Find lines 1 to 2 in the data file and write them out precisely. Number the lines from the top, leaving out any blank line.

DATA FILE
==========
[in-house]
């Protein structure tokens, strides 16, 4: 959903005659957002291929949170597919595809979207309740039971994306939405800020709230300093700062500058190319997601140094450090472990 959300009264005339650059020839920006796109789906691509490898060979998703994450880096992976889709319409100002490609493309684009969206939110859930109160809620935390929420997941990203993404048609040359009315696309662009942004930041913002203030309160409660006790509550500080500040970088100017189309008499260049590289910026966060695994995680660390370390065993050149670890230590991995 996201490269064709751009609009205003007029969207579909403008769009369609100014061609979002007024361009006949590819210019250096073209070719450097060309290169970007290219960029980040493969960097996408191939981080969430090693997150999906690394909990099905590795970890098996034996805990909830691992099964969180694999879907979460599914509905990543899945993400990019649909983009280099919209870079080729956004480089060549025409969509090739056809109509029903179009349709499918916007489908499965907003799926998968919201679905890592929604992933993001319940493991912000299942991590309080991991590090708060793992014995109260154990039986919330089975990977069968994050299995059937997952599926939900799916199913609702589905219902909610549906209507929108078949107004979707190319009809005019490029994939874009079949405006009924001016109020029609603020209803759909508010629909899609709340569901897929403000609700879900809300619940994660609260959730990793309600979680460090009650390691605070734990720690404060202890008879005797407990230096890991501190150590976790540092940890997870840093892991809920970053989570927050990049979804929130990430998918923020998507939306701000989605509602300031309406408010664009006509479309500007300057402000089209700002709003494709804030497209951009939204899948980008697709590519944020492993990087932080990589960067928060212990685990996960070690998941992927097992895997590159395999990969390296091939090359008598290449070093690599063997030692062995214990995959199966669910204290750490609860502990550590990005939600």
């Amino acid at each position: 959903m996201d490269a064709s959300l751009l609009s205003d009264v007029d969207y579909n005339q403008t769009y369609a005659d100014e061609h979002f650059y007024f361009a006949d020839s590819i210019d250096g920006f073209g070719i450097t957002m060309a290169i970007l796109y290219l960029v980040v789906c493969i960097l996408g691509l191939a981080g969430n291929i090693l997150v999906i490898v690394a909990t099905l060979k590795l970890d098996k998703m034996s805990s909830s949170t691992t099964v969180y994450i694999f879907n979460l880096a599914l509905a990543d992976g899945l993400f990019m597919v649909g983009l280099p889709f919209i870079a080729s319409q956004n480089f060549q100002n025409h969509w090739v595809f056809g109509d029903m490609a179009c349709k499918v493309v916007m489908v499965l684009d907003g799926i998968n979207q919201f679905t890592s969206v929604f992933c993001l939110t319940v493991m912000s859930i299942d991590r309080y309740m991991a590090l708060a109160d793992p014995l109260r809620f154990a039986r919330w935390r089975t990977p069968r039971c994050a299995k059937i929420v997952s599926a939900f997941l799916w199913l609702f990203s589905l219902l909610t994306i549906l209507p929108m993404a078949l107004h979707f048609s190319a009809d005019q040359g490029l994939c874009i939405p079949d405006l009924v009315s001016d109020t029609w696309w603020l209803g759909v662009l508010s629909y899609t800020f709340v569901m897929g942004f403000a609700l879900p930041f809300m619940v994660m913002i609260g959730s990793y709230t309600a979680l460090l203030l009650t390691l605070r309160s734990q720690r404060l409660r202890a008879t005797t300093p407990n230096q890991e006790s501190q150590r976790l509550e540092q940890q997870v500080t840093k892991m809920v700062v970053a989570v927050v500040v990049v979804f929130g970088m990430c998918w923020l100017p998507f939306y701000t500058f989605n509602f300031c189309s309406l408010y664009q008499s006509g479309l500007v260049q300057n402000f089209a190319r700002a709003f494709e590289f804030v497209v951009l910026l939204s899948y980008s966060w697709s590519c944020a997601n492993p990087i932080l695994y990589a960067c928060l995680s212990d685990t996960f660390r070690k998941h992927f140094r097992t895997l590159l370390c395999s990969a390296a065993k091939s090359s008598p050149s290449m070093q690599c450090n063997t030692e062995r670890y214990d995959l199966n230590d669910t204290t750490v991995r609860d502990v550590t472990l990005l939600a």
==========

[in-house]
């Protein structure tokens, strides 16, 4: 959903005659957002291929949170597919595809979207309740039971994306939405800020709230300093700062500058190319997601140094450090472990 959300009264005339650059020839920006796109789906691509490898060979998703994450880096992976889709319409100002490609493309684009969206939110859930109160809620935390929420997941990203993404048609040359009315696309662009942004930041913002203030309160409660006790509550500080500040970088100017189309008499260049590289910026966060695994995680660390370390065993050149670890230590991995 996201490269064709751009609009205003007029969207579909403008769009369609100014061609979002007024361009006949590819210019250096073209070719450097060309290169970007290219960029980040493969960097996408191939981080969430090693997150999906690394909990099905590795970890098996034996805990909830691992099964969180694999879907979460599914509905990543899945993400990019649909983009280099919209870079080729956004480089060549025409969509090739056809109509029903179009349709499918916007489908499965907003799926998968919201679905890592929604992933993001319940493991912000299942991590309080991991590090708060793992014995109260154990039986919330089975990977069968994050299995059937997952599926939900799916199913609702589905219902909610549906209507929108078949107004979707190319009809005019490029994939874009079949405006009924001016109020029609603020209803759909508010629909899609709340569901897929403000609700879900809300619940994660609260959730990793309600979680460090009650390691605070734990720690404060202890008879005797407990230096890991501190150590976790540092940890997870840093892991809920970053989570927050990049979804929130990430998918923020998507939306701000989605509602300031309406408010664009006509479309500007300057402000089209700002709003494709804030497209951009939204899948980008697709590519944020492993990087932080990589960067928060212990685990996960070690998941992927097992895997590159395999990969390296091939090359008598290449070093690599063997030692062995214990995959199966669910204290750490609860502990550590990005939600």